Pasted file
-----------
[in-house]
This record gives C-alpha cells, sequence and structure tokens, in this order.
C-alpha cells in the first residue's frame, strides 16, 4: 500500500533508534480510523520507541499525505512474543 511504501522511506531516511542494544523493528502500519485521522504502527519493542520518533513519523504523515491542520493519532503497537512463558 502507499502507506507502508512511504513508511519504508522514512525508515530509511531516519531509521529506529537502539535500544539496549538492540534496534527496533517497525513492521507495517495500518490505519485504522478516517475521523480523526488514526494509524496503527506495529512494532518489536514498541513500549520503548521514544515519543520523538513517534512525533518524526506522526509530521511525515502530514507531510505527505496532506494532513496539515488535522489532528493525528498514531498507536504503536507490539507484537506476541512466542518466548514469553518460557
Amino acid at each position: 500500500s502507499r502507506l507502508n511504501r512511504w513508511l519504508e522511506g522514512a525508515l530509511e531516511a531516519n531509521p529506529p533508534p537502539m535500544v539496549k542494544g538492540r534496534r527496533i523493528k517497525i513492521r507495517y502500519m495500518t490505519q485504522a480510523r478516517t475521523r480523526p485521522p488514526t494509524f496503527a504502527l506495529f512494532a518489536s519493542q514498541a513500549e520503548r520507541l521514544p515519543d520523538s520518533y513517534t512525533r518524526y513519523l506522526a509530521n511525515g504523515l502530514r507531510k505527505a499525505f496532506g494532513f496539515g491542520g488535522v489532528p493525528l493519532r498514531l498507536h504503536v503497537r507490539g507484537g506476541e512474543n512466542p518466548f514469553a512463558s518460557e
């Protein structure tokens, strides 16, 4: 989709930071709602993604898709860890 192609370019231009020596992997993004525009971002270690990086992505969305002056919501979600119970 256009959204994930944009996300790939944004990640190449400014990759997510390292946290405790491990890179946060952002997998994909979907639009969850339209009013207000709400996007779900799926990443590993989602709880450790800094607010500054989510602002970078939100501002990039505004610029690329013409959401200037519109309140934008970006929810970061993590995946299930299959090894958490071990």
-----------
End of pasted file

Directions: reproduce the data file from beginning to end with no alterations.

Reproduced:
[in-house]
This record gives C-alpha cells, sequence and structure tokens, in this order.
C-alpha cells in the first residue's frame, strides 16, 4: 500500500533508534480510523520507541499525505512474543 511504501522511506531516511542494544523493528502500519485521522504502527519493542520518533513519523504523515491542520493519532503497537512463558 502507499502507506507502508512511504513508511519504508522514512525508515530509511531516519531509521529506529537502539535500544539496549538492540534496534527496533517497525513492521507495517495500518490505519485504522478516517475521523480523526488514526494509524496503527506495529512494532518489536514498541513500549520503548521514544515519543520523538513517534512525533518524526506522526509530521511525515502530514507531510505527505496532506494532513496539515488535522489532528493525528498514531498507536504503536507490539507484537506476541512466542518466548514469553518460557
Amino acid at each position: 500500500s502507499r502507506l507502508n511504501r512511504w513508511l519504508e522511506g522514512a525508515l530509511e531516511a531516519n531509521p529506529p533508534p537502539m535500544v539496549k542494544g538492540r534496534r527496533i523493528k517497525i513492521r507495517y502500519m495500518t490505519q485504522a480510523r478516517t475521523r480523526p485521522p488514526t494509524f496503527a504502527l506495529f512494532a518489536s519493542q514498541a513500549e520503548r520507541l521514544p515519543d520523538s520518533y513517534t512525533r518524526y513519523l506522526a509530521n511525515g504523515l502530514r507531510k505527505a499525505f496532506g494532513f496539515g491542520g488535522v489532528p493525528l493519532r498514531l498507536h504503536v503497537r507490539g507484537g506476541e512474543n512466542p518466548f514469553a512463558s518460557e
């Protein structure tokens, strides 16, 4: 989709930071709602993604898709860890 192609370019231009020596992997993004525009971002270690990086992505969305002056919501979600119970 256009959204994930944009996300790939944004990640190449400014990759997510390292946290405790491990890179946060952002997998994909979907639009969850339209009013207000709400996007779900799926990443590993989602709880450790800094607010500054989510602002970078939100501002990039505004610029690329013409959401200037519109309140934008970006929810970061993590995946299930299959090894958490071990």